How hard do you work at it?

Discussion in 'Psychology [Psy.D. / Ph.D.]' started by psych84, 05.12.14.

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  1. psych84

    psych84 Account on Hold Account on Hold 2+ Year Member

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    For those of you doing graduate work, how much work is it compared to undergrad? How many hours a day do you spend studying/doing research/etc? Obviously everyone is different but do you get much time to do other things?
     
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  3. erg923

    erg923 Psychologist-VA 7+ Year Member

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    typically 40 hours m-f. Usually something off and on on Saturday or Sunday afternoon.
     
  4. CheetahGirl

    CheetahGirl Clinical Psychologist 7+ Year Member

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    How do we find time for anything else? Uh, we don't and then something is sacrificed, or you make it a priority (like "date night" w/ my spouse, family vacations, or my daily run/workout) and then your priorities get worked into your busy schedule.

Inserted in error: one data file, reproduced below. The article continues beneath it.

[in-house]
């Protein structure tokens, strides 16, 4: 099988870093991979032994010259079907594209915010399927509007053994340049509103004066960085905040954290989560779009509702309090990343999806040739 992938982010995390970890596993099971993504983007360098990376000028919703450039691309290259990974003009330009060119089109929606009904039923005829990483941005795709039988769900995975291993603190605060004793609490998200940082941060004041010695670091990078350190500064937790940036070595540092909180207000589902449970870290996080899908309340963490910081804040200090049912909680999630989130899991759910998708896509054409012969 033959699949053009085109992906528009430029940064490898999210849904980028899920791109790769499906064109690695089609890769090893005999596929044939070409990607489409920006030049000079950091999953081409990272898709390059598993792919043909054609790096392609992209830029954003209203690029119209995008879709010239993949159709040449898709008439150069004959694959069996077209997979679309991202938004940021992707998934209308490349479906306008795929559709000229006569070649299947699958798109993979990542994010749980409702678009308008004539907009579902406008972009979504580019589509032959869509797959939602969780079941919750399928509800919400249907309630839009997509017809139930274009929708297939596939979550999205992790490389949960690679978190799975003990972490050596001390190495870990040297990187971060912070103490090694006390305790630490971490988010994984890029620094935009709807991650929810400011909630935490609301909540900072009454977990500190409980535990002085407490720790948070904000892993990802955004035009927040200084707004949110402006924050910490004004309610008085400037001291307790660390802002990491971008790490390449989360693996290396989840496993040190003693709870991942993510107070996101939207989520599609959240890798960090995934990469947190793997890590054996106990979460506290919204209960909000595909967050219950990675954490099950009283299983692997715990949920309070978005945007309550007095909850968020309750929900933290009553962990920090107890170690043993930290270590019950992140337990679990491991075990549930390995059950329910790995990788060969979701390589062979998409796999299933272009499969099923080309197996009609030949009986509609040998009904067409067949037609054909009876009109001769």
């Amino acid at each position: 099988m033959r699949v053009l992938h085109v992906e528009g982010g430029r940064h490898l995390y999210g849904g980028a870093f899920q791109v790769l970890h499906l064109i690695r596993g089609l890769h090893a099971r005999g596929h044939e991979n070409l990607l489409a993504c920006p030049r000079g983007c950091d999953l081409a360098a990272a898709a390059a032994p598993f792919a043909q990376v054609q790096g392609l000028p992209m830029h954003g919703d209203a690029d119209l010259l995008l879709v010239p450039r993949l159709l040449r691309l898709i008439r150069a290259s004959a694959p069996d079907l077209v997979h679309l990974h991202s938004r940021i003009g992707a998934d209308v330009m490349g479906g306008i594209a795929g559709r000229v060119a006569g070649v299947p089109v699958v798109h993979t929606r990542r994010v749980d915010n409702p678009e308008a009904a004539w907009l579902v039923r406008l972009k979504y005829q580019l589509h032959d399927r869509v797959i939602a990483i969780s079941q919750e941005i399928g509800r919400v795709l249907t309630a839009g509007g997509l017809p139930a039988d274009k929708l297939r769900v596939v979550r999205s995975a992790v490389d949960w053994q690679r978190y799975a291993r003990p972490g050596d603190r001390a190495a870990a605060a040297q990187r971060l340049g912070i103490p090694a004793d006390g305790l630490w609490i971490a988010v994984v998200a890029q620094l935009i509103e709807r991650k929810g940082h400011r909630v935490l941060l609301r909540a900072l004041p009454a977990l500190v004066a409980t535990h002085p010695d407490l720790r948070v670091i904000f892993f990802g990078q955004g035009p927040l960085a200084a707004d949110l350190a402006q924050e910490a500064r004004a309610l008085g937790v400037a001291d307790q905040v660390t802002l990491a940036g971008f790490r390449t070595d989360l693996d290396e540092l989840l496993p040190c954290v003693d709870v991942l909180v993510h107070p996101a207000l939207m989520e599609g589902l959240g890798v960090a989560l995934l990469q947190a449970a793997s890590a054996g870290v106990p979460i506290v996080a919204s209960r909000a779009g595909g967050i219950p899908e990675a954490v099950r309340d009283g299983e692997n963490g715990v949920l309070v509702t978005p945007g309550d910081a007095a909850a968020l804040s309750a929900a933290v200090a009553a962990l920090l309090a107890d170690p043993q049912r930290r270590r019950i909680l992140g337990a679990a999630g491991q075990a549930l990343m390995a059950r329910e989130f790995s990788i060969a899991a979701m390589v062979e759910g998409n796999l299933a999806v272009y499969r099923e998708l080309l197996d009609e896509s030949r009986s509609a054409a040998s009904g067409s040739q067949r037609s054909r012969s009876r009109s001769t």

I admittingly spent about 60 hours a week (and that may or may not include reading time - just depends on what I was reading for what & when) on course work, paper writing, seeing clients/patients, research tasks (for my Graduate RA position & my individual research), supervision, practicums, report writing (for assessment), general patient notes/reports. I've always had young children during my doctoral program so I usually dedicate the weekends to my kids & spouse (but would work on papers or writing in the evening after they were asleep if needed).

    I like to think clinical training becomes a "way of life" that prepares you for practice, but I'm hoping full-time "work" will be less intense as my past 6 years.
     
    Last edited: 05.12.14
  5. psycscientist